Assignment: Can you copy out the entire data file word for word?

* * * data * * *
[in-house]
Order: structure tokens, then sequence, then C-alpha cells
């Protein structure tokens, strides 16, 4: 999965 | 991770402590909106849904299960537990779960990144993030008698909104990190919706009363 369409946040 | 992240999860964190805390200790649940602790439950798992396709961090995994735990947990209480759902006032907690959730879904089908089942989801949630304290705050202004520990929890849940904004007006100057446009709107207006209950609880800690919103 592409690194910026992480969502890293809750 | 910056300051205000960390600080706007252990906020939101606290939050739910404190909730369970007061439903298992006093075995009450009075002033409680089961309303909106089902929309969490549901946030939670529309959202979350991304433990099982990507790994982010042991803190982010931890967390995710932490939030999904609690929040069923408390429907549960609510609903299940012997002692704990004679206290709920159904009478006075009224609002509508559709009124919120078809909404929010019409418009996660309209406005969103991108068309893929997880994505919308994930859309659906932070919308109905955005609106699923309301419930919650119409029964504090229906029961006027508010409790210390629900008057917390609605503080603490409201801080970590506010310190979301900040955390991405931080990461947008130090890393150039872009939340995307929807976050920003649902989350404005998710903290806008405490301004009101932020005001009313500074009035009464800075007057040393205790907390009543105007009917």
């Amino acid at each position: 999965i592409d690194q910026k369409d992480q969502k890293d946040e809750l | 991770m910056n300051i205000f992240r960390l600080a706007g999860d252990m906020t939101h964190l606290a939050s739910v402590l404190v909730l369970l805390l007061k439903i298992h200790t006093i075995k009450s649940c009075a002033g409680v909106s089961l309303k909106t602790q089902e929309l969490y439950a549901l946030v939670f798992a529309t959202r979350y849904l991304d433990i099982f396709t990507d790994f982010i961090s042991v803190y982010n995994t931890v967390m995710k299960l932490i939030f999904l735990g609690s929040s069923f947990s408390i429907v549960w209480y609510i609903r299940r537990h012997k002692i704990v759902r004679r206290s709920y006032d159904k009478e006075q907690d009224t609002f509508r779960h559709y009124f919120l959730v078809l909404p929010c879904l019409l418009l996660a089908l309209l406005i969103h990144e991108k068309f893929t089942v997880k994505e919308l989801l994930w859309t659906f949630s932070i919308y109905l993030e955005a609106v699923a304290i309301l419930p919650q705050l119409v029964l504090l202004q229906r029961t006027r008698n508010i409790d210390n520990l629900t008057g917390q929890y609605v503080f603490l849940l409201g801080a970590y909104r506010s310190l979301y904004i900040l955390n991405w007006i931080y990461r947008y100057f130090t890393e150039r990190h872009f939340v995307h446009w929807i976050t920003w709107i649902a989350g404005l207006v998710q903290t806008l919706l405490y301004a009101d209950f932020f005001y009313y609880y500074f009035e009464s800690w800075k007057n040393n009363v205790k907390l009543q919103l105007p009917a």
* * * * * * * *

[in-house]
Order: structure tokens, then sequence, then C-alpha cells
């Protein structure tokens, strides 16, 4: 999965 | 991770402590909106849904299960537990779960990144993030008698909104990190919706009363 369409946040 | 992240999860964190805390200790649940602790439950798992396709961090995994735990947990209480759902006032907690959730879904089908089942989801949630304290705050202004520990929890849940904004007006100057446009709107207006209950609880800690919103 592409690194910026992480969502890293809750 | 910056300051205000960390600080706007252990906020939101606290939050739910404190909730369970007061439903298992006093075995009450009075002033409680089961309303909106089902929309969490549901946030939670529309959202979350991304433990099982990507790994982010042991803190982010931890967390995710932490939030999904609690929040069923408390429907549960609510609903299940012997002692704990004679206290709920159904009478006075009224609002509508559709009124919120078809909404929010019409418009996660309209406005969103991108068309893929997880994505919308994930859309659906932070919308109905955005609106699923309301419930919650119409029964504090229906029961006027508010409790210390629900008057917390609605503080603490409201801080970590506010310190979301900040955390991405931080990461947008130090890393150039872009939340995307929807976050920003649902989350404005998710903290806008405490301004009101932020005001009313500074009035009464800075007057040393205790907390009543105007009917």
């Amino acid at each position: 999965i592409d690194q910026k369409d992480q969502k890293d946040e809750l | 991770m910056n300051i205000f992240r960390l600080a706007g999860d252990m906020t939101h964190l606290a939050s739910v402590l404190v909730l369970l805390l007061k439903i298992h200790t006093i075995k009450s649940c009075a002033g409680v909106s089961l309303k909106t602790q089902e929309l969490y439950a549901l946030v939670f798992a529309t959202r979350y849904l991304d433990i099982f396709t990507d790994f982010i961090s042991v803190y982010n995994t931890v967390m995710k299960l932490i939030f999904l735990g609690s929040s069923f947990s408390i429907v549960w209480y609510i609903r299940r537990h012997k002692i704990v759902r004679r206290s709920y006032d159904k009478e006075q907690d009224t609002f509508r779960h559709y009124f919120l959730v078809l909404p929010c879904l019409l418009l996660a089908l309209l406005i969103h990144e991108k068309f893929t089942v997880k994505e919308l989801l994930w859309t659906f949630s932070i919308y109905l993030e955005a609106v699923a304290i309301l419930p919650q705050l119409v029964l504090l202004q229906r029961t006027r008698n508010i409790d210390n520990l629900t008057g917390q929890y609605v503080f603490l849940l409201g801080a970590y909104r506010s310190l979301y904004i900040l955390n991405w007006i931080y990461r947008y100057f130090t890393e150039r990190h872009f939340v995307h446009w929807i976050t920003w709107i649902a989350g404005l207006v998710q903290t806008l919706l405490y301004a009101d209950f932020f005001y009313y609880y500074f009035e009464s800690w800075k007057n040393n009363v205790k907390l009543q919103l105007p009917a």